As readers of this blog will know, the original Invisible Buildings featured 3 games: Metal Detecting, Geophys, and Mole Dig (this was an idea that we seemed to have passed on to these cute little animals: Moles unearth Roman artefact at Epiacum’s ancient fort). There was also a classroom “drag and drop” game where the dug-up items were put together, but when we moved from smartphone to tablet, we created a version that could be played in the field. This could either be done on the screen, or by manipulating the items by moving around – naturally we called this “run and drop”.
We then used this technique for a game that allows you to differentiate between “good” and “junk” items; using animal terminology we have called this Squirrel Sort. Not content with 5 games, we are now adding another with the provisional title of Game Zero – because it will be in front of all the other games.
Game Zero allows players to define the site on which they will be working. Obviously this has a close correlation with real archaeological surveys, but as important for our purpose it allows the team to check that the GPS is working properly on their tablets, allow them to get a sense of direction, to establish themselves as a team, and to orientate themselves with the surrounding scenery (previously, and now optionally we used a map overlay to do this but quite often on a field there are few significant features to map – it’s just grass!). A good sense of orientation is essential for the games that follow.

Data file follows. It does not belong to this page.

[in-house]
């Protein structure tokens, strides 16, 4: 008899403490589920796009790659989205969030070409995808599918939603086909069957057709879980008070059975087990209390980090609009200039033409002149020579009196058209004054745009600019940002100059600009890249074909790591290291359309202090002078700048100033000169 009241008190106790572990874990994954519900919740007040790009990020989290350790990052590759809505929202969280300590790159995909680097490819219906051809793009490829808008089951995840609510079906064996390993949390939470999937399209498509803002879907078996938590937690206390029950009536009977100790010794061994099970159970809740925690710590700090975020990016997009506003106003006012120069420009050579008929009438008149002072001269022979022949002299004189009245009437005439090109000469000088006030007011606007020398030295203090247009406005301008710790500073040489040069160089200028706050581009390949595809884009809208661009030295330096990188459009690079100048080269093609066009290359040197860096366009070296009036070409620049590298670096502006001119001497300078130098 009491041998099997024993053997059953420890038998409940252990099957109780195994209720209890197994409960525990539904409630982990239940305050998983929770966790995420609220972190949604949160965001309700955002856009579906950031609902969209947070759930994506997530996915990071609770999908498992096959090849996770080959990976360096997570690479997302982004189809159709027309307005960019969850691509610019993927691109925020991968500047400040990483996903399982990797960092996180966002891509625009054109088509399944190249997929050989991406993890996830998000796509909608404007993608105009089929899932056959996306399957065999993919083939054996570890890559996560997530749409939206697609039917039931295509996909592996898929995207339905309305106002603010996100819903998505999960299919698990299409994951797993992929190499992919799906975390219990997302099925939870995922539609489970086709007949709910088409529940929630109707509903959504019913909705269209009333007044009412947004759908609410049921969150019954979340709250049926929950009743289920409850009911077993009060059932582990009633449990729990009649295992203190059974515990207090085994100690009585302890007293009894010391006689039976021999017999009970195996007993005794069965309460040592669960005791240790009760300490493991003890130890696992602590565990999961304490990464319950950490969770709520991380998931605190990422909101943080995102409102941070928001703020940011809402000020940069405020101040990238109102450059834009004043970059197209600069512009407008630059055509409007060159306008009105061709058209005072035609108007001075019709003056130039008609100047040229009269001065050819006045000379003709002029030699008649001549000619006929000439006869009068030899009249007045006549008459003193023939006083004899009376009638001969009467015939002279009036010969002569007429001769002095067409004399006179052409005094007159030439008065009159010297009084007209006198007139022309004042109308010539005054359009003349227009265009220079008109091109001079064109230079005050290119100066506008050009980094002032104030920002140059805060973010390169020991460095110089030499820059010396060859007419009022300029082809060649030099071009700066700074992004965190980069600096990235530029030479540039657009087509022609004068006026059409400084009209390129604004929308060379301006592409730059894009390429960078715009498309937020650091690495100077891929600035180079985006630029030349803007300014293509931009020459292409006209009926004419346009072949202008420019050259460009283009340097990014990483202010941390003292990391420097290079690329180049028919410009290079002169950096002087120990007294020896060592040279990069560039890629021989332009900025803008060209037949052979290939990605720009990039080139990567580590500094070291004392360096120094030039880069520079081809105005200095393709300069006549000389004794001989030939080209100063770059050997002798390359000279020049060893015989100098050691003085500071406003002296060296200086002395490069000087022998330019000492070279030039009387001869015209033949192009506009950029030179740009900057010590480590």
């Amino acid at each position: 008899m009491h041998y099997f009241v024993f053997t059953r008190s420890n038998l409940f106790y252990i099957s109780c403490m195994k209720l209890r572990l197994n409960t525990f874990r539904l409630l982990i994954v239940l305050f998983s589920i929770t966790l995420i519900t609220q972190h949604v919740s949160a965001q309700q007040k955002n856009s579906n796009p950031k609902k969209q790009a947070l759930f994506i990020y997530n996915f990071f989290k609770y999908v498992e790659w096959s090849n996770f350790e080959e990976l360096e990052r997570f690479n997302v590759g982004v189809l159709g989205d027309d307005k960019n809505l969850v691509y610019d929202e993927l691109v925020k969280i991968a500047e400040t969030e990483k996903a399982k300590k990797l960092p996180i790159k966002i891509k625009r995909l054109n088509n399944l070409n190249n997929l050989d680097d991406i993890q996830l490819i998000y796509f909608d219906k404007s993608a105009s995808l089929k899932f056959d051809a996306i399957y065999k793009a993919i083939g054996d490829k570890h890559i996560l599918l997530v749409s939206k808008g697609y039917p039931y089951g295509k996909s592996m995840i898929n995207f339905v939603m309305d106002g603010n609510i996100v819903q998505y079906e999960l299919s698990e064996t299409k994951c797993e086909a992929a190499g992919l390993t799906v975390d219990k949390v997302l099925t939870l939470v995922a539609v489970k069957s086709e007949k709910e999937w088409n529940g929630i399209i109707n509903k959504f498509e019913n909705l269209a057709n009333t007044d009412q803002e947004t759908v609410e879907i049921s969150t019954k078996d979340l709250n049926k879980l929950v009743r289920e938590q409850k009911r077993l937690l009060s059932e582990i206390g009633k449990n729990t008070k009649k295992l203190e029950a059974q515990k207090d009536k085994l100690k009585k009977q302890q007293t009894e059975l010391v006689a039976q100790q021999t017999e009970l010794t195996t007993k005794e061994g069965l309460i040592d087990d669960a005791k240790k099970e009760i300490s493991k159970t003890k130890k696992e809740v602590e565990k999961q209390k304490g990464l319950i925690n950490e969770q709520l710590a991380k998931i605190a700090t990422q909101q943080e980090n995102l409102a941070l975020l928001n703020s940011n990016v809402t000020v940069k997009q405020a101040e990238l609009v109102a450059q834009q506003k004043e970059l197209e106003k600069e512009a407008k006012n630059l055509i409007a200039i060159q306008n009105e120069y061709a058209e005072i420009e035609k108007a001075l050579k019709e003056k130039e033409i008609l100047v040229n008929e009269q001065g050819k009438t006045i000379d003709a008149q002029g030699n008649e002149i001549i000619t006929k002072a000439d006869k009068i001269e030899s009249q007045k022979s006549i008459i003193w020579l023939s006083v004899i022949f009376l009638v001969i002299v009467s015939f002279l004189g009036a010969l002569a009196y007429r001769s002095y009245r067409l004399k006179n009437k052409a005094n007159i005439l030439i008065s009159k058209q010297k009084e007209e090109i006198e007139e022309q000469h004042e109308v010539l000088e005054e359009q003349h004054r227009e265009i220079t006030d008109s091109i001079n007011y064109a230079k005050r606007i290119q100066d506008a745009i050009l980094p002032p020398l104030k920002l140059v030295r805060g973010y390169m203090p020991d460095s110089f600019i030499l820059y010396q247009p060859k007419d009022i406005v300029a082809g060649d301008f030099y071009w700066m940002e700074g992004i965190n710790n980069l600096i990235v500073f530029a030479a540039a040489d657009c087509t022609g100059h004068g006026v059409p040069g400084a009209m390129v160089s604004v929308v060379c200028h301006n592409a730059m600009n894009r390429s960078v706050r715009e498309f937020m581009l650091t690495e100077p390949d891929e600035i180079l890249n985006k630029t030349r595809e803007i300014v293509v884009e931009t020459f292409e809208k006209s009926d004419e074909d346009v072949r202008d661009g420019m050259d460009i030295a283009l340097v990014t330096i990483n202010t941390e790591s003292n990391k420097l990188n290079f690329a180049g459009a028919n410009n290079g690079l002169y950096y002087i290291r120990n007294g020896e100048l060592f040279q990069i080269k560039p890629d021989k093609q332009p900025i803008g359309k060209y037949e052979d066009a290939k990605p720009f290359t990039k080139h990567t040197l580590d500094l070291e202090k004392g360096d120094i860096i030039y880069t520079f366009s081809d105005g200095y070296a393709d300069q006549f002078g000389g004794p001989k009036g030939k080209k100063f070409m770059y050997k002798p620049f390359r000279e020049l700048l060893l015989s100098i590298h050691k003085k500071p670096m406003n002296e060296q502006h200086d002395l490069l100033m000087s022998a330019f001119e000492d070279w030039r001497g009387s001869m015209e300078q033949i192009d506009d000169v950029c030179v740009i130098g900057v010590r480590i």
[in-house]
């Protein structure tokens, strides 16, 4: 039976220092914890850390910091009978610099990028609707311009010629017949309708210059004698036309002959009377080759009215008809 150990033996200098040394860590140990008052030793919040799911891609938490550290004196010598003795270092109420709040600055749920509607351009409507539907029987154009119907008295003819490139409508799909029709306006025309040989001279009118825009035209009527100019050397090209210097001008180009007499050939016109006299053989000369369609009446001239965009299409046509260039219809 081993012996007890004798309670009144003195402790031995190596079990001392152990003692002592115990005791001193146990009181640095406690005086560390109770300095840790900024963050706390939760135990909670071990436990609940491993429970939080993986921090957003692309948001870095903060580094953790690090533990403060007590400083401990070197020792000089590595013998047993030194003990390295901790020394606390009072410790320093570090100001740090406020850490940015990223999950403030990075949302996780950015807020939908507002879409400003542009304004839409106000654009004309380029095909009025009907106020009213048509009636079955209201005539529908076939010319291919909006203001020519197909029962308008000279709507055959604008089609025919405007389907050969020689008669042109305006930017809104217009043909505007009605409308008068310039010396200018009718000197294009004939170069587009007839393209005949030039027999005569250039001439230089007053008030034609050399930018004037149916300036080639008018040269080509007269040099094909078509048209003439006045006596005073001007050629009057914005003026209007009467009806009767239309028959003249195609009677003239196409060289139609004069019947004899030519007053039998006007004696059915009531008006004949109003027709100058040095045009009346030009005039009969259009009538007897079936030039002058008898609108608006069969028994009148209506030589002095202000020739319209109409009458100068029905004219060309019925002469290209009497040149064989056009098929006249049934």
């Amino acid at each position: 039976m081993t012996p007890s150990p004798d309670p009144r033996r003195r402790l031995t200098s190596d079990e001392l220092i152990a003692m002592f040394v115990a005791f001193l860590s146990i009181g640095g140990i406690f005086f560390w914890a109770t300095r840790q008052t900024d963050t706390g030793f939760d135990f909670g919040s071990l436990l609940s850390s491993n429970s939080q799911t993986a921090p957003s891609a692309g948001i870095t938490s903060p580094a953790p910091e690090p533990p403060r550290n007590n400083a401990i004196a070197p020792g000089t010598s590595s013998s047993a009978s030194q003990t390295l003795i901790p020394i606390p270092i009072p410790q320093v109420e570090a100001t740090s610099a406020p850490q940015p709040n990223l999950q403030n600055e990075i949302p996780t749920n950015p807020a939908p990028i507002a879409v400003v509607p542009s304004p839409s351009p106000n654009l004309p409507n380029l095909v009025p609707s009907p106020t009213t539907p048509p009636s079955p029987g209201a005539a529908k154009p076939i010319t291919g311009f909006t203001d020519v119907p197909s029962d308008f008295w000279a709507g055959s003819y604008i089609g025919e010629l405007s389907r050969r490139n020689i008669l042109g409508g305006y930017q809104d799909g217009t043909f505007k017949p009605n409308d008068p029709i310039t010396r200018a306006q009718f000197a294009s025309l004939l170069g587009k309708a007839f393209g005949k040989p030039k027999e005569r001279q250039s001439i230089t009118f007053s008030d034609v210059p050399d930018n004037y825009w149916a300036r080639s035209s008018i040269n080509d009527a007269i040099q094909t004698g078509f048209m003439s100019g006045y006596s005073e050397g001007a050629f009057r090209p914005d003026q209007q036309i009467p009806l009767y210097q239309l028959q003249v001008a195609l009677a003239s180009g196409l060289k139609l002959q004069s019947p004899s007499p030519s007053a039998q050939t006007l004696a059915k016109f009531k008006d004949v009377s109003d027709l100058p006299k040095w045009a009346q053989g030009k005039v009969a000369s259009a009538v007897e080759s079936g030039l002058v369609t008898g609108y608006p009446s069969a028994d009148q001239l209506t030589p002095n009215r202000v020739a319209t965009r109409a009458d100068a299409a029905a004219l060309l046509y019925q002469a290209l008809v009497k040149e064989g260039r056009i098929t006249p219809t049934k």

The order of play in Game Zero is to establish and mark the NW and SE corners of the site, to use the best available area of the field (not too big though, otherwise you will be running around for hours. And not too small either – a football pitch is ideal). Then to reinforce a sense of the area, the players in turn start to drop virtual markers off, around the perimeter. These can be augmented with real markers such as cones.
Once that’s done, you’re off on your adventure!